There are a few books that are currently inspiring my teaching:
The first is called ‘Bodyfulness’ by Boulder author Christine Caldwell. It’s swelling with information for or anyone who’s ready to look at the how and why of how they move. The author founded the Somatic Counseling program at Naropa University and has been in practice for more than thirty years.
“The body isn’t a thing we have but an experience we are. Bodyfulness is about working toward our potential as a whole human animal that breathes as well as thinks, moves as well as sits still, takes action as well as considers, and exists not because it thinks but because it dances, stretches, bounces, gazes, focuses, and attunes to others.“
The second book, ‘Small Teaching’ by James M. Lang, is about small practices that improve teaching and learning. It’s not about movement classes, but the suggestions Lang makes are directly derived from the science of learning. These practices can (and should) be applied to any type of instruction if you want the people in your class to have a memorable experience and truly learn.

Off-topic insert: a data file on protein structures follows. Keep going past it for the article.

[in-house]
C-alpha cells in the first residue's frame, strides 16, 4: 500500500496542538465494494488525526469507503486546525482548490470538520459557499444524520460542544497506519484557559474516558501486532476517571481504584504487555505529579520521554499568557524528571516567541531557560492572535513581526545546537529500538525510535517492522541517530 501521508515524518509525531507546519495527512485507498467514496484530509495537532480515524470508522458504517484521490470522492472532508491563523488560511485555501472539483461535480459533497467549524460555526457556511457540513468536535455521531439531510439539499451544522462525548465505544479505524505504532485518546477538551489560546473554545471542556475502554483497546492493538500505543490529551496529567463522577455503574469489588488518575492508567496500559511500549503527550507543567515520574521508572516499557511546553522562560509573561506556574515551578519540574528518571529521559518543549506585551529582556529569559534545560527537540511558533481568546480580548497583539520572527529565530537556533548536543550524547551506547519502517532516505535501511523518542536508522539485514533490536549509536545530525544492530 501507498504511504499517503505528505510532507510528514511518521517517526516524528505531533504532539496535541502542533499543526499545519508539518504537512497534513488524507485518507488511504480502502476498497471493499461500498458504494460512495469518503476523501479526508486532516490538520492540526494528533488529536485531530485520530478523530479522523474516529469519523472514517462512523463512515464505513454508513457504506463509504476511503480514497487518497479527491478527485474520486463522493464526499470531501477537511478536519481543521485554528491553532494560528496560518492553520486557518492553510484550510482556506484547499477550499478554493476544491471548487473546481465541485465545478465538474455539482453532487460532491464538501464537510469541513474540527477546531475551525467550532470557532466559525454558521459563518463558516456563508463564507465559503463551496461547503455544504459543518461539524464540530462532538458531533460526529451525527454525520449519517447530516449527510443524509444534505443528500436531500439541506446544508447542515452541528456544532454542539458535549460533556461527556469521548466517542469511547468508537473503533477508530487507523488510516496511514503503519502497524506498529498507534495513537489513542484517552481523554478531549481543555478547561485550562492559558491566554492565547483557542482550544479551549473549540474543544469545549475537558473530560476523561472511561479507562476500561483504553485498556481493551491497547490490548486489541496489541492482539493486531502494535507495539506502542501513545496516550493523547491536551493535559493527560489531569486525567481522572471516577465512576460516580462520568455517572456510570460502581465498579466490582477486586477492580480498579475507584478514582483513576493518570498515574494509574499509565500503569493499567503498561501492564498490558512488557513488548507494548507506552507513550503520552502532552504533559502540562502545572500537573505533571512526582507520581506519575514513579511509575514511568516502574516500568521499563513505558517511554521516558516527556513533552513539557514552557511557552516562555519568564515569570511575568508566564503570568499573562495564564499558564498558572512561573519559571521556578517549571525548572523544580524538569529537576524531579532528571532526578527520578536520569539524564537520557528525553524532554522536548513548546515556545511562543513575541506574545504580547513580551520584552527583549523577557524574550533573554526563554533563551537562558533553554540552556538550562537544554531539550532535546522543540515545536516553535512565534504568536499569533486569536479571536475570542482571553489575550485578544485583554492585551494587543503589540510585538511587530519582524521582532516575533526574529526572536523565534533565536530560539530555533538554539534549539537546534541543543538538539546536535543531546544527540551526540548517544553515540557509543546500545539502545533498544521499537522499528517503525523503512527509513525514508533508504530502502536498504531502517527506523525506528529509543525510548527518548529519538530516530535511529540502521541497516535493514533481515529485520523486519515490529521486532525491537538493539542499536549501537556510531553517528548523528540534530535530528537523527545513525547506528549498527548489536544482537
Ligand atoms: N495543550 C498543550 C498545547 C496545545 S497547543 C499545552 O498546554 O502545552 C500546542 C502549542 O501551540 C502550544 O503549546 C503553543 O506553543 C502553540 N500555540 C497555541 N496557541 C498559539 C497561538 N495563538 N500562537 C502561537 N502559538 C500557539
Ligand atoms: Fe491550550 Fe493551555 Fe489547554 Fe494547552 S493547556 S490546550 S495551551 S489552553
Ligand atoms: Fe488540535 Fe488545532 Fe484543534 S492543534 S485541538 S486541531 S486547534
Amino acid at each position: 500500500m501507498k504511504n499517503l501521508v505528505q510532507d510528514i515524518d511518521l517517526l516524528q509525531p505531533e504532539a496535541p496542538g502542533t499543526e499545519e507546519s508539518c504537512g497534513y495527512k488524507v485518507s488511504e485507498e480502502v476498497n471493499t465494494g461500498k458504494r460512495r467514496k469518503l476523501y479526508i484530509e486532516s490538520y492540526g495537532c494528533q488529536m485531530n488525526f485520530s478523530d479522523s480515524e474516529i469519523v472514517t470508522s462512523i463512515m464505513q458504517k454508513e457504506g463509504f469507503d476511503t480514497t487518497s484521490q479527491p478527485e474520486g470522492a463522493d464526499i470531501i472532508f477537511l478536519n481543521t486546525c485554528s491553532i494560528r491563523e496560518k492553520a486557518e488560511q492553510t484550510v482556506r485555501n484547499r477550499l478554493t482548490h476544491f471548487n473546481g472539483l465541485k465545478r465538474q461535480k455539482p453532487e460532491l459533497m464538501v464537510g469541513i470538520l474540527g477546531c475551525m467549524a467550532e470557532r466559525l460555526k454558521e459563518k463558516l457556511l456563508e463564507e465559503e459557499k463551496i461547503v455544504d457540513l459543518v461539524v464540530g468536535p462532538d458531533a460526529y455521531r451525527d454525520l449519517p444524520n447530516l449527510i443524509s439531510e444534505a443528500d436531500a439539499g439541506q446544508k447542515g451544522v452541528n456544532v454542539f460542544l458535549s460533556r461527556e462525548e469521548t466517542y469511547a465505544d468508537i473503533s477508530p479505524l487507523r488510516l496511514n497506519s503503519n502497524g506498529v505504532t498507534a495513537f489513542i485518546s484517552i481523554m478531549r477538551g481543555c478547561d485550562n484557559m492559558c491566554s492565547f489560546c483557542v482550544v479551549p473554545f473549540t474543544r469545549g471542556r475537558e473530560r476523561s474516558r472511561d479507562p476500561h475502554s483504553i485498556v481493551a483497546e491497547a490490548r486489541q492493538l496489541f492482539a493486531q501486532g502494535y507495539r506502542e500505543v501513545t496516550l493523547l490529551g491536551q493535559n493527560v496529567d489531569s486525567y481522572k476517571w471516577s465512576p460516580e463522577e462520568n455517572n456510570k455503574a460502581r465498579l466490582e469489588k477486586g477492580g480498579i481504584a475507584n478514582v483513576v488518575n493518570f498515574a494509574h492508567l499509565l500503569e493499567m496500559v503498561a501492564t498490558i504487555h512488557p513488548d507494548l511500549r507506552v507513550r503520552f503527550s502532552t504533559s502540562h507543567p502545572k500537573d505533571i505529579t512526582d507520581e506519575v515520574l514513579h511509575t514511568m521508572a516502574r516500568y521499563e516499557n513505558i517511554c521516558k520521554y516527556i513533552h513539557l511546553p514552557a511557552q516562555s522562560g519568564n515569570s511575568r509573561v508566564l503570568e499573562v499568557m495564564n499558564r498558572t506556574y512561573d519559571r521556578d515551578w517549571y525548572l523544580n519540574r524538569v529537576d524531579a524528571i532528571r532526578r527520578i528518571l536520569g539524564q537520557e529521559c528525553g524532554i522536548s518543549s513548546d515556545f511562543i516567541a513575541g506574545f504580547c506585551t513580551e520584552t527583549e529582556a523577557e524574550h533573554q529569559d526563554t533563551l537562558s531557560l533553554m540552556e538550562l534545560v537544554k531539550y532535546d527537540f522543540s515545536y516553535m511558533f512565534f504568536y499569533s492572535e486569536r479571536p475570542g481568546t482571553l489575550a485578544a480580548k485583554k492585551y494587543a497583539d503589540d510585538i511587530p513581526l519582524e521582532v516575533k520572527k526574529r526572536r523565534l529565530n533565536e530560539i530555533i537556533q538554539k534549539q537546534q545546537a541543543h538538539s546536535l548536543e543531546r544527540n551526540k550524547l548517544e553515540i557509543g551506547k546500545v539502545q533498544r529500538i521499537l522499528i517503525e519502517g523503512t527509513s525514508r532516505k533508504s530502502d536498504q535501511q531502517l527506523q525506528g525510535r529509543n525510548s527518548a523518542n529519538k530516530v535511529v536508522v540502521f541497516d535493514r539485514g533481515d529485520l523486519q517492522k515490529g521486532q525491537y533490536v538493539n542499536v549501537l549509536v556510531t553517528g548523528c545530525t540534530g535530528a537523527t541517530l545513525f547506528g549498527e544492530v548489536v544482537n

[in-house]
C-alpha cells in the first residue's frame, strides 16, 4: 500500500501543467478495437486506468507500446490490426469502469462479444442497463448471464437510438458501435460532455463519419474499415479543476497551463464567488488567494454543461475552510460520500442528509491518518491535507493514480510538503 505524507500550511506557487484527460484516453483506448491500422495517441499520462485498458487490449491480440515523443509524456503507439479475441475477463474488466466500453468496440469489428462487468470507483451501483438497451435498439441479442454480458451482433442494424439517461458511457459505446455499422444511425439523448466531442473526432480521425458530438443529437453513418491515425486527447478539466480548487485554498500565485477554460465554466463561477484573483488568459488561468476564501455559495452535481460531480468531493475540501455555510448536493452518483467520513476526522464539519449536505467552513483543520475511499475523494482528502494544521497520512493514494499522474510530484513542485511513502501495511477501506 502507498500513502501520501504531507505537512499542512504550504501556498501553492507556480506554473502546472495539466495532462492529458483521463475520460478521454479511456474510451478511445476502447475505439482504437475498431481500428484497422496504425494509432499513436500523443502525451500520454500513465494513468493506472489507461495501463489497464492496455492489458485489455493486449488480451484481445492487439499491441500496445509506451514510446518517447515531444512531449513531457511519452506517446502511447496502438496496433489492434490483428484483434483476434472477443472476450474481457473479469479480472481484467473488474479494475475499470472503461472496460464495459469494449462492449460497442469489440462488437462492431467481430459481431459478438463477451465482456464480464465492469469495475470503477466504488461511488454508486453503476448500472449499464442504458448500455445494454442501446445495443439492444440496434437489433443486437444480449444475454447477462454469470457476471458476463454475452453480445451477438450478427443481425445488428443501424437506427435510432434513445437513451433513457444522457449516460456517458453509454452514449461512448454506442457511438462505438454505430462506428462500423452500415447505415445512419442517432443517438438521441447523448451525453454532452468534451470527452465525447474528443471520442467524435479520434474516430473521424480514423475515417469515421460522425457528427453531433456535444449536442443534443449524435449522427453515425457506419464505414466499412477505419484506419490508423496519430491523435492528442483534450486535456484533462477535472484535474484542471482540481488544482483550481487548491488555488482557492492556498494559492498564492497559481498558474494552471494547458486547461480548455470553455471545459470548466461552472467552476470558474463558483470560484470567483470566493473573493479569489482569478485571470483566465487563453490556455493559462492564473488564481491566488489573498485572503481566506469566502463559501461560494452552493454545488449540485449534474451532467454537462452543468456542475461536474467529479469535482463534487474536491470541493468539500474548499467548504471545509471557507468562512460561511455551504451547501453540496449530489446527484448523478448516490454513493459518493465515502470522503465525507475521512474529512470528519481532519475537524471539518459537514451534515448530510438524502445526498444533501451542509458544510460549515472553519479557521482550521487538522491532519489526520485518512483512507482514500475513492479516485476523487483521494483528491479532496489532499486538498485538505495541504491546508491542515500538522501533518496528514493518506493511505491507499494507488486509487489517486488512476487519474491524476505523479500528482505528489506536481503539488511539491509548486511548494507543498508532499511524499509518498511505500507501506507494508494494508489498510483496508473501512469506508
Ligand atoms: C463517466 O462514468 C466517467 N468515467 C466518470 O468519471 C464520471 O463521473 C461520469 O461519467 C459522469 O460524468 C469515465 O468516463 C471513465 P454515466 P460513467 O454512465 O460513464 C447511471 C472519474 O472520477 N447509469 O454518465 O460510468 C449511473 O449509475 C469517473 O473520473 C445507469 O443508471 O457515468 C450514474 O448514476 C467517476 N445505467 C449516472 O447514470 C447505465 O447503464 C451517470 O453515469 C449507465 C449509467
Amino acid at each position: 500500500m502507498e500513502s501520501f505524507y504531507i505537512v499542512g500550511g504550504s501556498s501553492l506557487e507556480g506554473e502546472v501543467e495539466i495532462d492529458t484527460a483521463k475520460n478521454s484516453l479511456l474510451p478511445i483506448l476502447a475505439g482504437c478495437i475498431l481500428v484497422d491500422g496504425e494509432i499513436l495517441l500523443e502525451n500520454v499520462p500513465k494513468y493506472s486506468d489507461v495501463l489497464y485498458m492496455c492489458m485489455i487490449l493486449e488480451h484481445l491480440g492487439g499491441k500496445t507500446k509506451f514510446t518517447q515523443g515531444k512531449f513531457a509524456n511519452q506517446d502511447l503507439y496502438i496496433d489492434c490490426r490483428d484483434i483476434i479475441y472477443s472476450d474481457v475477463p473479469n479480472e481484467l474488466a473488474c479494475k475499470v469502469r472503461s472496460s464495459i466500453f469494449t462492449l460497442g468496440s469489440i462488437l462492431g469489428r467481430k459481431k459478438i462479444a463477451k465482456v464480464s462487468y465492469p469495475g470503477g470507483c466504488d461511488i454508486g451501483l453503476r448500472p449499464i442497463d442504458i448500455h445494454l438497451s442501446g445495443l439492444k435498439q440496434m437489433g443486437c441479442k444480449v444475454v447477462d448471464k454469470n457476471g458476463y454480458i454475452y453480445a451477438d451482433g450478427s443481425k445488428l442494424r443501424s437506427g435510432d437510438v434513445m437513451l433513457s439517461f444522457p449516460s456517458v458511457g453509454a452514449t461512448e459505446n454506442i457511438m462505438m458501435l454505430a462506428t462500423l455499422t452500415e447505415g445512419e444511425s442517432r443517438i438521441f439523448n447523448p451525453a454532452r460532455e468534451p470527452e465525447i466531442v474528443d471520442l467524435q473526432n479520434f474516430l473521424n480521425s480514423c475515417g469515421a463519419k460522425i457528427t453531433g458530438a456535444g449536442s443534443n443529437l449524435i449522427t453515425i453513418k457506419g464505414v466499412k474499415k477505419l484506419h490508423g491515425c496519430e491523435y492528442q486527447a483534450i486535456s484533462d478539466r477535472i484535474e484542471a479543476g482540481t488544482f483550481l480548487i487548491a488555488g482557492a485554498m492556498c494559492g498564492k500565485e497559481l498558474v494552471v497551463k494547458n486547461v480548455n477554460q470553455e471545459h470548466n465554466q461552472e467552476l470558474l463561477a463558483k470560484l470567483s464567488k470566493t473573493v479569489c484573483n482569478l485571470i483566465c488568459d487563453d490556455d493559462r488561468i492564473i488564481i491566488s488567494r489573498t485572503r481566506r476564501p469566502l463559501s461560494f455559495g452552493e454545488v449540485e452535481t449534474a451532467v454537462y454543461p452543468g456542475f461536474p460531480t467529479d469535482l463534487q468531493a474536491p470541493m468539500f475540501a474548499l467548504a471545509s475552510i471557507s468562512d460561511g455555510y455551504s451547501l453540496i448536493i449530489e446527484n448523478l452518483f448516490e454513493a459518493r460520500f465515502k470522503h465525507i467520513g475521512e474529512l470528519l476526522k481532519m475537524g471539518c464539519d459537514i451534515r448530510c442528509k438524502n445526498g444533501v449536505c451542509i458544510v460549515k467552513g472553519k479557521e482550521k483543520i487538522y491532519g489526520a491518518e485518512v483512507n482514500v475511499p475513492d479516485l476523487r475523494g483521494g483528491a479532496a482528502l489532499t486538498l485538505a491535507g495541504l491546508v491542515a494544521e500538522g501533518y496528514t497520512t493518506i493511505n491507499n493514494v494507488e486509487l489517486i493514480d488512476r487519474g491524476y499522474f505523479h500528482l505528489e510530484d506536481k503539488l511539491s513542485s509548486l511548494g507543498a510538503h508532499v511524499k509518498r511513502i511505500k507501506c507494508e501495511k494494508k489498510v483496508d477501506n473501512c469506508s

You’ll find out why talking to yourself (out loud) about how and why you are doing something accelerates skill development. You’ll also learn about the importance of making concrete predictions such as, “If I put my hand on the floor and pull in this direction, what will happen to the rest of my body?”
The third book is ‘The Body Is Not An Apology- The Power of Radical Self-Love ’ by Sonya Renne Taylor. This one is pow-er-ful. How have you decided that you can’t or shouldn’t move because of the deep-seated notions you hold about your body? Have you ever been shamed for how you look, or what you can do by a movement instructor?
Body shame runs deep in our culture, and this book asks us to look at beliefs we hold about ourselves and others. I think this one should be required reading for anyone guiding others to move-- especially if you are seeking or guiding others towards true freedom of movement. You cannot separate the way you move from the beliefs you hold about yourself, and you cannot separate how you teach from beliefs you hold about other bodies.